"De Scoonheijt van Oele"

Rinus Alberti skipper of “De Scoonheijt van Oele” (the Beauty of Oele, named of a landscape in Twente) has provided some images and notes on some of the building decisions he made when building his SPV Romilly.

Romilly waiting for trailer

“I built my Romilly from 2003-2006 in the East of the Netherlands (Twente-region) and sail the boat on the lakes in the Friesland-province. In the Netherlands there are 3 wood-core build Romilly’s and all three have a longer cabin, like the wood-core Romilly in the Watercraft-versions some years ago.

Romilly just out of the boat shed

The cabin is 60 cm longer. And that is a whole lot of extra cabin-space! Instead of frame 4 (drawings on the website of Ed Burnett) I constructed the entrance 10 cm’s before frame 5. Just the same they did at Lyme Regis when they built the wood-core Romilly of Bruce Thorogood (see old Watercraft-editions, if you can still get some). There is still more than enough space in the cockpit. Cockpit-length is still 2 meters, so if it is necessary you can sleep in the cockpit.

Complete SPV Romilly

I also use a boom. This helps also to raise a cockpit-tent. And moreover, with some lazy-jacks it is far more practible to lower your main sail.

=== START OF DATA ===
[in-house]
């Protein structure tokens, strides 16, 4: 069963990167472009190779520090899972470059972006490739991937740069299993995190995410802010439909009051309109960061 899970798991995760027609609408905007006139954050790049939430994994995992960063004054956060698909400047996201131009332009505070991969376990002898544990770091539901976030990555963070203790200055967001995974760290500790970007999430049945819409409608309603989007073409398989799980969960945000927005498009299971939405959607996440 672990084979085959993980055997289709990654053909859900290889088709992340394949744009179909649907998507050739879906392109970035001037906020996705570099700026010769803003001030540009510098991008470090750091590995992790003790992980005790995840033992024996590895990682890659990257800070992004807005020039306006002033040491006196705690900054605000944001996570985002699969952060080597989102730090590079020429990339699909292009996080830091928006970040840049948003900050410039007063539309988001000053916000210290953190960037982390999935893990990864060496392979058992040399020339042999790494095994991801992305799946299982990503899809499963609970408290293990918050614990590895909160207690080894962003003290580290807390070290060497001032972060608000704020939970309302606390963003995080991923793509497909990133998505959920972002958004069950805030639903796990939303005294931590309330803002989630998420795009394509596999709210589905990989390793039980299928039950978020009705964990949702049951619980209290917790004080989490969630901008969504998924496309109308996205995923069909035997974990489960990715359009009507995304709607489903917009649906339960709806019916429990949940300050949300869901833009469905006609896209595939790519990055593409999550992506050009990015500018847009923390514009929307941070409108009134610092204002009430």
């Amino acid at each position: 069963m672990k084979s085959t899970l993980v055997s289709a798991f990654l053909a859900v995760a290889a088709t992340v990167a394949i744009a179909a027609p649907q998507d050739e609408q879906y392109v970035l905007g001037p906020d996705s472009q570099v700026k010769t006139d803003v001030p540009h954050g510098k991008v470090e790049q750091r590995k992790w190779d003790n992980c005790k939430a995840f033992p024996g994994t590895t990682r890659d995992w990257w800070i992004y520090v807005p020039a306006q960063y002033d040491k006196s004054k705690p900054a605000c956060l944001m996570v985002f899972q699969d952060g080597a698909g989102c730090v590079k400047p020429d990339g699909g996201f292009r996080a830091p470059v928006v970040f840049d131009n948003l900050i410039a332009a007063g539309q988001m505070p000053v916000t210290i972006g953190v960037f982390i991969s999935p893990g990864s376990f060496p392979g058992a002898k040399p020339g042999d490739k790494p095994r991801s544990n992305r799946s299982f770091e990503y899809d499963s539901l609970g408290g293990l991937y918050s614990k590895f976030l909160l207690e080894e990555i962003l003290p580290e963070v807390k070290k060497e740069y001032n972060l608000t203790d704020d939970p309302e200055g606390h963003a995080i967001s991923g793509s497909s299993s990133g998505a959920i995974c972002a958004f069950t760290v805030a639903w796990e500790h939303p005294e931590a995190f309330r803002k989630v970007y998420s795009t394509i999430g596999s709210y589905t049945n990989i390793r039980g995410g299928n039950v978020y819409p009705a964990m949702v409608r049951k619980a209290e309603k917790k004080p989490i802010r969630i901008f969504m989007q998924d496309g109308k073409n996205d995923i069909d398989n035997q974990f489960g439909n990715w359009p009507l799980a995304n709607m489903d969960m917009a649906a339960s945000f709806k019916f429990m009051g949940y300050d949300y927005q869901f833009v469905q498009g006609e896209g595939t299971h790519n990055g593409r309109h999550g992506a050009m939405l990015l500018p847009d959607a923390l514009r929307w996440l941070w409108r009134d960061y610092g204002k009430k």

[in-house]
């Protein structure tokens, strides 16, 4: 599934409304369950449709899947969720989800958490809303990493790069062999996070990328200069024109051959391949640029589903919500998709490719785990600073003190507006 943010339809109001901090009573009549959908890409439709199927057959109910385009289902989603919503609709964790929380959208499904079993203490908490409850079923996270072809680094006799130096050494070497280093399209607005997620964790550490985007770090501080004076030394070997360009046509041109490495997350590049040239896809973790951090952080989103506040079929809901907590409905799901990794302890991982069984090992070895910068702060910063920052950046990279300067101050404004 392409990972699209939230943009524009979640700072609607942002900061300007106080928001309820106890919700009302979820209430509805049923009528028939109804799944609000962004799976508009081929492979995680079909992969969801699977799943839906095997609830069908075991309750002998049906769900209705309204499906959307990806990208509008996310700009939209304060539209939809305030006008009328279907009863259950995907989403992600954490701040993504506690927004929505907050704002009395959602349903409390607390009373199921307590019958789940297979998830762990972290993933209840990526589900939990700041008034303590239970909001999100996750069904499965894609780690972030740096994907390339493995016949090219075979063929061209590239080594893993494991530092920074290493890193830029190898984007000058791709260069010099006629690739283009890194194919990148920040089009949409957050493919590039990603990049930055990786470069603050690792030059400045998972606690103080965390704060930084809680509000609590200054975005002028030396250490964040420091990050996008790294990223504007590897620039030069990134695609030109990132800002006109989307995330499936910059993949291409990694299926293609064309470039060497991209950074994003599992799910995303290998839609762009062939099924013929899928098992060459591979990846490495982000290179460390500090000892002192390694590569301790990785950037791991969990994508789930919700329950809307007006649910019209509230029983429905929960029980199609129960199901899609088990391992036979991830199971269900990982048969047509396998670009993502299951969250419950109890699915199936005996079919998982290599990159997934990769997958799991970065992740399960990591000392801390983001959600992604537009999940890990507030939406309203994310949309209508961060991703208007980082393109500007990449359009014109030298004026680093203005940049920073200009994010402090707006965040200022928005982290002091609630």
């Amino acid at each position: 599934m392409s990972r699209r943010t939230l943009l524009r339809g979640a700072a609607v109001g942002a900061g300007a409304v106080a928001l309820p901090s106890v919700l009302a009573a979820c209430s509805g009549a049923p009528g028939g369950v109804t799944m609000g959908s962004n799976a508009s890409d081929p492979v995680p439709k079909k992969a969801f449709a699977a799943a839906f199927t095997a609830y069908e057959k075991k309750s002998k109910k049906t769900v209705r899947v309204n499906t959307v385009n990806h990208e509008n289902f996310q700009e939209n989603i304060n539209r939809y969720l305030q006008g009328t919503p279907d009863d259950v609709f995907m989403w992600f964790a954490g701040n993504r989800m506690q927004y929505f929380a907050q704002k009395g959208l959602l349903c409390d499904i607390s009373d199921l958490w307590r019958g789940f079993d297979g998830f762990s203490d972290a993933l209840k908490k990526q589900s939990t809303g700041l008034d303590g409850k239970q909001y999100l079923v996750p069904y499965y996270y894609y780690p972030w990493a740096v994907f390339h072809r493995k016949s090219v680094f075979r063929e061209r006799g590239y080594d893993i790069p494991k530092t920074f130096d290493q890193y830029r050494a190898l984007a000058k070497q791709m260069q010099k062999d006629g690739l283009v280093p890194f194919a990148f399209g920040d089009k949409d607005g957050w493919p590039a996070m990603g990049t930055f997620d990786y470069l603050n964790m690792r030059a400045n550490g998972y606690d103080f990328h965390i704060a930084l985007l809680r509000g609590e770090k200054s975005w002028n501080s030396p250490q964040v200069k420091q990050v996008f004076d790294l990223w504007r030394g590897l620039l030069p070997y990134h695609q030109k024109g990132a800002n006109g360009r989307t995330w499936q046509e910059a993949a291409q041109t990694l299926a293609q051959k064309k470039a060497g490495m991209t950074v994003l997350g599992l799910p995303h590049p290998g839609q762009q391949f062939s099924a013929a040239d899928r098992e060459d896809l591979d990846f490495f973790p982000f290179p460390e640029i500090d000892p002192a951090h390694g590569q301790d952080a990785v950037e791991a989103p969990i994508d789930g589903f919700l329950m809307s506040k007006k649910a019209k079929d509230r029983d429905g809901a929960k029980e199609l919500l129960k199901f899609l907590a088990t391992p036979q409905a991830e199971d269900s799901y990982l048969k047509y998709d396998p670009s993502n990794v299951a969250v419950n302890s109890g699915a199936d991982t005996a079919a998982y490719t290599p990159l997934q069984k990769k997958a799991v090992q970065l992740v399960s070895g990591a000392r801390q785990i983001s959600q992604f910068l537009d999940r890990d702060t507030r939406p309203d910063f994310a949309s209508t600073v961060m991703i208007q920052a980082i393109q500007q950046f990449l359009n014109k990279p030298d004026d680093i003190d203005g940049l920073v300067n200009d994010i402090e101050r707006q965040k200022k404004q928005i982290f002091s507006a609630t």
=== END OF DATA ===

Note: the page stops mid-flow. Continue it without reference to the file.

Romilly on Gaastmeer

All my spars are from carbon fibre. It really is a total other world of sailing. Wooden spars would be two times heavier. The carbon fibre spars are not amateur-made, but made by the Irishman Thomas Wilkes of the Ceilidh-company at Hellevoetsluis in the Netherlands.

Romilly SPV

I sail my Romilly now for three years and made some changes in rigging and in the aft-deck. I’m curious hearing some reactions of other Romilly-sailors.

    1. Thomas says:

      Very nice pictures, thank you. I also think most SPV builders will decide for an elongation of the cabin – I personally only know one wooden Romilly with the original, short cuddy.
      As a future owner of a wooden Romilly (the boat is being build right know) I would be interested in learning how one could make the best usage of the gained room under deck. Any comments appreciated.
      And perhaps a second, connected question: As a consequence of the longer cabin the passengers’ mass is shifted more towards Romilly’s fine end: Is this effect noticable, or even problematic?


    1. jo houben says:

      I am building in foam core the trailer sailer 24 as a 21 version.
      Karl Stambaugh design. On the pictures I see a lot where I can learn from….

    1. David Lea says:

      Could you tell me approximately what a Romilly SPV costs?
      Thank you.